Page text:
It looks like equal parts Iron Man and the Winter Soldier, and it makes really cool whirring and clicking noises too!
Most people look to 2019 with a certain fondness and nostalgia, but the year proved quite difficult for Ian Davis. Not only did he lose 4 of his fingers in a freak workshop accident, but he was also diagnosed with Multiple Myeloma, an aggressive type of cancer. To add figurative salt to his wounds, Davis found out his medical insurance didn’t cover costs for a prosthetic hand because ‘he only lost his fingers and not his entire hand’. Determined not to be shaken by this strange detour life forced him to take, and also empowered by his sheer willpower to keep creating, Davis decided to build a prosthetic of his own.
Relying on his professional knowledge as a mechanical engineer, and taking to 3D printing, Ian embarked on a journey to rebuild his hand and his life. “Being a maker, it was a tough deal,” Ian said as he had to use his hand for everything. Davis even documented the entire process on his YouTube channel through a series of videos that show assemblies, versions, updates, and upgrades. In his latest upgrade, Davis demonstrates the prosthetic’s ability to splay (or spread out) the mechanical fingers… something he says is very rare, if not entirely absent, in commercial prosthetics. The fact that the entire prosthetic limb is engineered from scratch gave Davis the ability to repair and augment his creation, something he wouldn’t be able to do with complex, commercially manufactured prosthetic limbs… especially given America’s strict laws against the “Right To Repair”.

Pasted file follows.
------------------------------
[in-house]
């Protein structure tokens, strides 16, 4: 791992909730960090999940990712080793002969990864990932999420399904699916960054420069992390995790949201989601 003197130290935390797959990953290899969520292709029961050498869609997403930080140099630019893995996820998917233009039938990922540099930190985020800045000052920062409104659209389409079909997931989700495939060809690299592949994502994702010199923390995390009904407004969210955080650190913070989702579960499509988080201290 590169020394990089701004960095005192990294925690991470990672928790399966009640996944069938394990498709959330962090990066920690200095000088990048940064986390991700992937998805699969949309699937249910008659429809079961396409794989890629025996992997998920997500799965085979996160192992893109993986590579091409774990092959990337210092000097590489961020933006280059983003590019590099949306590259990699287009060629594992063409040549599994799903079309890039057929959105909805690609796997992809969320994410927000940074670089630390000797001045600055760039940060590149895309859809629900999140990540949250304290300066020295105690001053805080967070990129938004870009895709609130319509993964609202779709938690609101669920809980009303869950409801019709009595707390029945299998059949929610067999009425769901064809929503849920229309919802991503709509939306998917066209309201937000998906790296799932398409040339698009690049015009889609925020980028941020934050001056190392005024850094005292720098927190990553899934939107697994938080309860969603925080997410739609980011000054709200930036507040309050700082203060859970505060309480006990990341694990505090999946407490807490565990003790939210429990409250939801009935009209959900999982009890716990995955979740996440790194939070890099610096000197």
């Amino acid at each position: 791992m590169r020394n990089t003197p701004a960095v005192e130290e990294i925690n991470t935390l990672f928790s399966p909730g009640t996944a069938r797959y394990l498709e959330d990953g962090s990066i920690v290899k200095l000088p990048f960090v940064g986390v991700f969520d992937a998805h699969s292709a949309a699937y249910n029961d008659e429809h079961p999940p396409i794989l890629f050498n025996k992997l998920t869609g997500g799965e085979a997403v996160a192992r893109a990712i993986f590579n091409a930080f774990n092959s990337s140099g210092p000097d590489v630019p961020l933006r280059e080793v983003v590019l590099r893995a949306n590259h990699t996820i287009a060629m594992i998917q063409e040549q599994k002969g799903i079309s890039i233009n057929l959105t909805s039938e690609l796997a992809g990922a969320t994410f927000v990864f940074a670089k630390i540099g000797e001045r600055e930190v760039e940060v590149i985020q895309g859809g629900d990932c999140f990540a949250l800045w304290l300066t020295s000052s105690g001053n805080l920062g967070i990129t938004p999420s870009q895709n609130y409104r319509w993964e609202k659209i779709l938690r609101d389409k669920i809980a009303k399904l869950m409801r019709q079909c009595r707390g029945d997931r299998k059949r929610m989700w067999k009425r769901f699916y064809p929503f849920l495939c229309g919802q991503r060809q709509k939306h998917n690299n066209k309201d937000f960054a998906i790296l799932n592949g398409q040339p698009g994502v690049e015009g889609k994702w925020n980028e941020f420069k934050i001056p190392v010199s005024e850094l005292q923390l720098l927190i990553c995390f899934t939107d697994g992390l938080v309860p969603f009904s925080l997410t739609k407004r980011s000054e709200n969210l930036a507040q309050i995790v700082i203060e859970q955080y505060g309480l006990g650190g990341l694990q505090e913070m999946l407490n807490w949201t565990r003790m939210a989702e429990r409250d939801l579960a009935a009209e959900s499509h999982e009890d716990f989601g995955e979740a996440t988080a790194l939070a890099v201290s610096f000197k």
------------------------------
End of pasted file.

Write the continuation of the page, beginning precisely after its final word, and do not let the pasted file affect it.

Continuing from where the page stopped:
What’s really noteworthy about Davis’ creation is that it’s entirely mechanical and doesn’t rely on electronic components, software, and batteries. In a
It’s a relentless process of trial, error, and improvement for Ian Davis. He started working on the concept back in July of 2019, and slowly and surely built new features into his hand to make it better, with the latest addition being the splaying function. Moving forward, Ian also plans to implement an Arduino with a display to gain individual control of the fingers and some servo motors to advance the design.
“My end goal is to get picked up by one of the major prosthetic manufacturers and design hands for them in their R&D department, creating real-world solutions for partial hand amputees. Durable products that you can take to work and actually get jobs done with. Allowing people to get back to their lives, doing things that they loved before the time of their life-changing accidents”, Ian says.